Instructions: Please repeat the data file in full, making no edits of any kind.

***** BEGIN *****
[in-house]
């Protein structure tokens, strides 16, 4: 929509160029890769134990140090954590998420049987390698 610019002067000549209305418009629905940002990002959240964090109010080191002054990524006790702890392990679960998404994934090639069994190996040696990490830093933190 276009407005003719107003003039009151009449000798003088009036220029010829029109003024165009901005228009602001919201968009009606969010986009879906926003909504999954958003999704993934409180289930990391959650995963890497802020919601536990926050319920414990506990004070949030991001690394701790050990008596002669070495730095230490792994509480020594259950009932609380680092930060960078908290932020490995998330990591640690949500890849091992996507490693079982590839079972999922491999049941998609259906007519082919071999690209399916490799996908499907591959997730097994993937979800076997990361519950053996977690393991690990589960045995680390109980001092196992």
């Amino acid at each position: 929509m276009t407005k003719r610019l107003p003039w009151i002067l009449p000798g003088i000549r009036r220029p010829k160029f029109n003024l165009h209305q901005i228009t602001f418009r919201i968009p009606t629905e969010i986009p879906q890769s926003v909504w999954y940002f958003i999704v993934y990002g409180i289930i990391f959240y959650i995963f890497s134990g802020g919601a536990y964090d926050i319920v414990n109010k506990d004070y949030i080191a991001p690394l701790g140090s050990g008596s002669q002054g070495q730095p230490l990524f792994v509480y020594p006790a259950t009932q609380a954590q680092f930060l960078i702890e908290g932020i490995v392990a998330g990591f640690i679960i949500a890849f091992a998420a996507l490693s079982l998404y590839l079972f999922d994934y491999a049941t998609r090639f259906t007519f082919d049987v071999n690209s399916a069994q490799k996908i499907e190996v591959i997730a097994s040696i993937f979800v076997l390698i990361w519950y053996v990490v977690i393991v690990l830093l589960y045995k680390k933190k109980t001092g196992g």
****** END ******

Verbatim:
[in-house]
């Protein structure tokens, strides 16, 4: 929509160029890769134990140090954590998420049987390698 610019002067000549209305418009629905940002990002959240964090109010080191002054990524006790702890392990679960998404994934090639069994190996040696990490830093933190 276009407005003719107003003039009151009449000798003088009036220029010829029109003024165009901005228009602001919201968009009606969010986009879906926003909504999954958003999704993934409180289930990391959650995963890497802020919601536990926050319920414990506990004070949030991001690394701790050990008596002669070495730095230490792994509480020594259950009932609380680092930060960078908290932020490995998330990591640690949500890849091992996507490693079982590839079972999922491999049941998609259906007519082919071999690209399916490799996908499907591959997730097994993937979800076997990361519950053996977690393991690990589960045995680390109980001092196992």
């Amino acid at each position: 929509m276009t407005k003719r610019l107003p003039w009151i002067l009449p000798g003088i000549r009036r220029p010829k160029f029109n003024l165009h209305q901005i228009t602001f418009r919201i968009p009606t629905e969010i986009p879906q890769s926003v909504w999954y940002f958003i999704v993934y990002g409180i289930i990391f959240y959650i995963f890497s134990g802020g919601a536990y964090d926050i319920v414990n109010k506990d004070y949030i080191a991001p690394l701790g140090s050990g008596s002669q002054g070495q730095p230490l990524f792994v509480y020594p006790a259950t009932q609380a954590q680092f930060l960078i702890e908290g932020i490995v392990a998330g990591f640690i679960i949500a890849f091992a998420a996507l490693s079982l998404y590839l079972f999922d994934y491999a049941t998609r090639f259906t007519f082919d049987v071999n690209s399916a069994q490799k996908i499907e190996v591959i997730a097994s040696i993937f979800v076997l390698i990361w519950y053996v990490v977690i393991v690990l830093l589960y045995k680390k933190k109980t001092g196992g």